1. All our dry products are packed in cardboard. Soda Crystals are a WET product so need to be in a plastic bag. Even when they were sold in a cardboard box, there was a plastic bag inside.

  21. Sheffield Council burn a lot of waste which provides heat for many buildings. Litter laws should be enforced with heavy fines. It would pay to employ wardens to enforce litter dropping. In some areas of Sheffield the streets are a disgrace due to the local population not caring about their environment. NB politicians should visit these areas.

  22. Hi
    I use a lot if white vinegar for cleaning and laundry and often wondered if it would be more eco friendly to supply it in a refill carton much like the carton some wines are supplied in or even a gallon plastic one

    1. Regarding the comments about offering refill bottles, without triggers etc – this is on the surface, eminently sensible and something we would be in favour of if demand was sufficient….but…retailers will not accept it. They will not stock two of essentially the same product. There is extreme pressure on what they call SKUs (stock keeping units). Because the major multiples have been struggling in recent years, they are REDUCING the number of lines they stock. The really big companies like P&G and Unilever may have the power to insist that they stock a standard line and a refill, but it will mean that another line would have to be dropped…and that often means dropping lines from smaller manufacturers like Dri-Pak.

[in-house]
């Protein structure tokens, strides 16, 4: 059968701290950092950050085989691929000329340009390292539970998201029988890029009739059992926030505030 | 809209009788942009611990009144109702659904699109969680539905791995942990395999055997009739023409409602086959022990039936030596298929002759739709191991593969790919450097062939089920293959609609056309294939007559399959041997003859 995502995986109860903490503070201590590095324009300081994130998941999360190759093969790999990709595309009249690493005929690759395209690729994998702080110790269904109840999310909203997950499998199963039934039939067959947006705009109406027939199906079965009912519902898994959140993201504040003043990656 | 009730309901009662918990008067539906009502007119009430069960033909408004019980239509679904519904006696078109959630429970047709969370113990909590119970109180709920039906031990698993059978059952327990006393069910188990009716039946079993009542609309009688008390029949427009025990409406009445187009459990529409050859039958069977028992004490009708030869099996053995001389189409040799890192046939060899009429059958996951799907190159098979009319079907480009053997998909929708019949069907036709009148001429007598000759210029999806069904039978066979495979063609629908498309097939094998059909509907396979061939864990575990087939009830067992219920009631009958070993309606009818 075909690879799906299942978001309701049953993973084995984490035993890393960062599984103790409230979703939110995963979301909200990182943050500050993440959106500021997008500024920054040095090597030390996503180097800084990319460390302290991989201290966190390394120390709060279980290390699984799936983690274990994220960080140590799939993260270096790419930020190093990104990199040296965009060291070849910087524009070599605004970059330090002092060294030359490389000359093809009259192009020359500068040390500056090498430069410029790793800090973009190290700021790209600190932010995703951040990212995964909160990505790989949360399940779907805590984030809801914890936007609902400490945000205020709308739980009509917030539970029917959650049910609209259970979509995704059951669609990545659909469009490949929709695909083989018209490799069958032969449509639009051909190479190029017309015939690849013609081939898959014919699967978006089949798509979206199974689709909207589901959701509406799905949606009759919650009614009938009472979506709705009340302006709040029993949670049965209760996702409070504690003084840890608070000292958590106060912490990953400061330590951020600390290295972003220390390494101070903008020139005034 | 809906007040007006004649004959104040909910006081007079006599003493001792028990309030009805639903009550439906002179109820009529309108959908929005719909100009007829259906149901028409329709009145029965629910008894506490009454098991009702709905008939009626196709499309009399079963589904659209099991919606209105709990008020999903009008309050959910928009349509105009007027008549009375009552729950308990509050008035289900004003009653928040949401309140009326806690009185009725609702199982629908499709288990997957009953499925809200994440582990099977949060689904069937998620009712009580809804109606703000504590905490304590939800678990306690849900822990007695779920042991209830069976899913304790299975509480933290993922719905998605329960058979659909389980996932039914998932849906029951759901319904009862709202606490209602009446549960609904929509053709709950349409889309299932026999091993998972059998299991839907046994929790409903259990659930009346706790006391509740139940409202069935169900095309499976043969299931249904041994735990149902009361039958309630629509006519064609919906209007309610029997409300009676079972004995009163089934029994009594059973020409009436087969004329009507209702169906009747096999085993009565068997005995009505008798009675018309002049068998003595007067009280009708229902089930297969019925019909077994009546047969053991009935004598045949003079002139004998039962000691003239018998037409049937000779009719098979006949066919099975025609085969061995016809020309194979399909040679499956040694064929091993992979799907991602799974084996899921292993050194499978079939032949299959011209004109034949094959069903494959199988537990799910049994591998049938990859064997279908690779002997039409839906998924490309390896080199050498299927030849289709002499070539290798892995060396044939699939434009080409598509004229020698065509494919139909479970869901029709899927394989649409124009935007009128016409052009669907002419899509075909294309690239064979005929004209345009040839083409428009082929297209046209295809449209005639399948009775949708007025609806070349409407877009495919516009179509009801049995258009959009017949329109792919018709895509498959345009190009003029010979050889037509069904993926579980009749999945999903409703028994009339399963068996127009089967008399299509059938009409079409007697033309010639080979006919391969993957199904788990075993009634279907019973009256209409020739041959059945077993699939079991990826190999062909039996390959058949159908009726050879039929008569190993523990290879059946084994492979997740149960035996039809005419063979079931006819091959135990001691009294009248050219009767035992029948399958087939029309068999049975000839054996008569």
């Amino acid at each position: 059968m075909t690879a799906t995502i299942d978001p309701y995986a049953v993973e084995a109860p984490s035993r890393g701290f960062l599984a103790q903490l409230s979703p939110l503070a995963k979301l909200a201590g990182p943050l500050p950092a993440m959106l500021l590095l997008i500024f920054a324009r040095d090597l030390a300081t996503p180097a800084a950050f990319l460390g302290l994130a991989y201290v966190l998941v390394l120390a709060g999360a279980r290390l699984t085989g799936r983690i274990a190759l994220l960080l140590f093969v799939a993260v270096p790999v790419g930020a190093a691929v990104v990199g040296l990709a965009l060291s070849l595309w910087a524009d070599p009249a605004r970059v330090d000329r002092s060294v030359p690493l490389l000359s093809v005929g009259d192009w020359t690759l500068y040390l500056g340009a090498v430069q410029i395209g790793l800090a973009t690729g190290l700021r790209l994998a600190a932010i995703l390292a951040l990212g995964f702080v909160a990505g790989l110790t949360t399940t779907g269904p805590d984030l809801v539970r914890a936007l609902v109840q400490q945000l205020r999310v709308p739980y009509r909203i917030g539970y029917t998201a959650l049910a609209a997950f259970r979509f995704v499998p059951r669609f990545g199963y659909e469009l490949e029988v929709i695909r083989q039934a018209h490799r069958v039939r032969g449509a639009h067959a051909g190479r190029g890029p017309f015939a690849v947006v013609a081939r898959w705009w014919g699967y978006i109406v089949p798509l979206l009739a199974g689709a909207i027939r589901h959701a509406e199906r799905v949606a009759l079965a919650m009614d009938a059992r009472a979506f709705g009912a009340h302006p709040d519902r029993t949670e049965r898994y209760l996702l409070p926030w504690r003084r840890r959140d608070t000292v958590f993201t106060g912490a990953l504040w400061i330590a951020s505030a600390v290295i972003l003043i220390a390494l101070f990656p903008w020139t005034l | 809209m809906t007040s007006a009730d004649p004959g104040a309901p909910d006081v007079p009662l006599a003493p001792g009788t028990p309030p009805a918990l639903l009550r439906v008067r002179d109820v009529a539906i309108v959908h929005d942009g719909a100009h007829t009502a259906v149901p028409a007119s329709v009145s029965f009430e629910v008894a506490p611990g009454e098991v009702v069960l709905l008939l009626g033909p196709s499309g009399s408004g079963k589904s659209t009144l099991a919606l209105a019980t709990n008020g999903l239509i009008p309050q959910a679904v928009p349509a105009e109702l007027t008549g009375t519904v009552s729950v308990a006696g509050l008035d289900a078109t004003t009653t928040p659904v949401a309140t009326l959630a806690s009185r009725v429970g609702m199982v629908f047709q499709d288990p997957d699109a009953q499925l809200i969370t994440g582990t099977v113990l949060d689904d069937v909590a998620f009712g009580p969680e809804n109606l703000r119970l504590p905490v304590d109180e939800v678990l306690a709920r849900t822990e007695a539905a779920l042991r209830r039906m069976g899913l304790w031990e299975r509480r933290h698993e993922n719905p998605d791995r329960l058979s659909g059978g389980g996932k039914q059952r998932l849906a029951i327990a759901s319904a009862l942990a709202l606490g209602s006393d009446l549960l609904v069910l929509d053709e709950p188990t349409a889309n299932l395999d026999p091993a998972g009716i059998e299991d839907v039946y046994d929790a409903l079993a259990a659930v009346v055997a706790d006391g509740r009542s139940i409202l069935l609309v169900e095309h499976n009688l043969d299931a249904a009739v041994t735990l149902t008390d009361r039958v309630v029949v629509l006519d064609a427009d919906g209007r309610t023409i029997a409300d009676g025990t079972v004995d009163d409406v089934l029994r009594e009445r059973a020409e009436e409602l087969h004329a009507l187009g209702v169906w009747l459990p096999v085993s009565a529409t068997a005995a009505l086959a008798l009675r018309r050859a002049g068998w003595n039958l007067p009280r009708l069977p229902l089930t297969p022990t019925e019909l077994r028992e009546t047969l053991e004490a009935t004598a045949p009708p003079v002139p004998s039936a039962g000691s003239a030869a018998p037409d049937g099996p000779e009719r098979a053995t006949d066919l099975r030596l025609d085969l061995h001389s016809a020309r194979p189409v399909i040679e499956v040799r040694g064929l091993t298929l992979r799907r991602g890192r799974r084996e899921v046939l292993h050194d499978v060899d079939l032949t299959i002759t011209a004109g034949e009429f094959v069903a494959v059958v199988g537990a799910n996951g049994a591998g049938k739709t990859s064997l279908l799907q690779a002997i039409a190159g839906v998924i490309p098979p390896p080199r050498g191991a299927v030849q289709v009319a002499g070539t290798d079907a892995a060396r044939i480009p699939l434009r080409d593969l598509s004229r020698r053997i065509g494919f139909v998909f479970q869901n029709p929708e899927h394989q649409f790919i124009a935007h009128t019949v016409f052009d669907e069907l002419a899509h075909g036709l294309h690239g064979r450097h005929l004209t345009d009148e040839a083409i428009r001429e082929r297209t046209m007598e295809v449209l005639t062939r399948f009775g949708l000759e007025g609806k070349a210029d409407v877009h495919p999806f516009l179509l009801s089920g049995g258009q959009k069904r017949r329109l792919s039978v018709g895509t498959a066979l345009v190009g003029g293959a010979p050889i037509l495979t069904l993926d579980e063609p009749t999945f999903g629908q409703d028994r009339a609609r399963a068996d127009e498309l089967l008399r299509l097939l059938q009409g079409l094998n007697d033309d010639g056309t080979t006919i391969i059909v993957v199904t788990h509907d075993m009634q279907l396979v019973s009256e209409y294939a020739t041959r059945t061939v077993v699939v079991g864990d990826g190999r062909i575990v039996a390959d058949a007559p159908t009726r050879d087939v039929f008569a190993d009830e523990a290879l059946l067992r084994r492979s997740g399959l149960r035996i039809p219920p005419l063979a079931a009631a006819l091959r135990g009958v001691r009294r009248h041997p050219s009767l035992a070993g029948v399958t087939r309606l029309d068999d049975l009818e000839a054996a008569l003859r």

23. l use your soda crystals and feel that the un-recycleable plastic packaging could easily be replaces by a cardboard box as used by detergent manufacturers. This could be recycled with kerbside collection or composted in my garden compost bin. I doubt this would cost more but if it did l would pay an extra 1p or 2p per pack. The only way to reduce and hopefully wipeout plastic packaging is for government to introduce punative taxes on the manufacture of plastic which would force companies to look for more cost effective solutions.

  24. Can you not try selling just the bottles with a silver foil placed over the top of the bottle, at a cheaper price to encourage people to keep the existing top/spray nozzle from an old bottle? This can just be kept & reused time & time again?
    That’s one way you could do it, which would mean less waste.